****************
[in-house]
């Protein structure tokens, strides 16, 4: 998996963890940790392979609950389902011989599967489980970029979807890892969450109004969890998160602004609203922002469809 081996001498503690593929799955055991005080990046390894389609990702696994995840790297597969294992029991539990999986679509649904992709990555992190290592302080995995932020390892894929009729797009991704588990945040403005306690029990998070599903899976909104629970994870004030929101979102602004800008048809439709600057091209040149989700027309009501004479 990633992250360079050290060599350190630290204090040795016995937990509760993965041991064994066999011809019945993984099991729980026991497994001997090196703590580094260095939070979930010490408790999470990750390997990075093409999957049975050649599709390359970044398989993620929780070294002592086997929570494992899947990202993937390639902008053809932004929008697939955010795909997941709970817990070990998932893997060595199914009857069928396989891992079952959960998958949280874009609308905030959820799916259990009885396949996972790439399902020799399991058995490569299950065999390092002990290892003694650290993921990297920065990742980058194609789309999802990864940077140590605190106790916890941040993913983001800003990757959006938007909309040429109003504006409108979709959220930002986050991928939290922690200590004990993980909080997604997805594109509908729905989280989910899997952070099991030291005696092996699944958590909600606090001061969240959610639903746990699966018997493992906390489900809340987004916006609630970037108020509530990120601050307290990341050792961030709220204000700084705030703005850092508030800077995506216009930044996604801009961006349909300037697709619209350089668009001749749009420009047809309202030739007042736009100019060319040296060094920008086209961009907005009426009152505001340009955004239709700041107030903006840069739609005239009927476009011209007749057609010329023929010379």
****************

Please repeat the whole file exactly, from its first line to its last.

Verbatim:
[in-house]
């Protein structure tokens, strides 16, 4: 998996963890940790392979609950389902011989599967489980970029979807890892969450109004969890998160602004609203922002469809 081996001498503690593929799955055991005080990046390894389609990702696994995840790297597969294992029991539990999986679509649904992709990555992190290592302080995995932020390892894929009729797009991704588990945040403005306690029990998070599903899976909104629970994870004030929101979102602004800008048809439709600057091209040149989700027309009501004479 990633992250360079050290060599350190630290204090040795016995937990509760993965041991064994066999011809019945993984099991729980026991497994001997090196703590580094260095939070979930010490408790999470990750390997990075093409999957049975050649599709390359970044398989993620929780070294002592086997929570494992899947990202993937390639902008053809932004929008697939955010795909997941709970817990070990998932893997060595199914009857069928396989891992079952959960998958949280874009609308905030959820799916259990009885396949996972790439399902020799399991058995490569299950065999390092002990290892003694650290993921990297920065990742980058194609789309999802990864940077140590605190106790916890941040993913983001800003990757959006938007909309040429109003504006409108979709959220930002986050991928939290922690200590004990993980909080997604997805594109509908729905989280989910899997952070099991030291005696092996699944958590909600606090001061969240959610639903746990699966018997493992906390489900809340987004916006609630970037108020509530990120601050307290990341050792961030709220204000700084705030703005850092508030800077995506216009930044996604801009961006349909300037697709619209350089668009001749749009420009047809309202030739007042736009100019060319040296060094920008086209961009907005009426009152505001340009955004239709700041107030903006840069739609005239009927476009011209007749057609010329023929010379």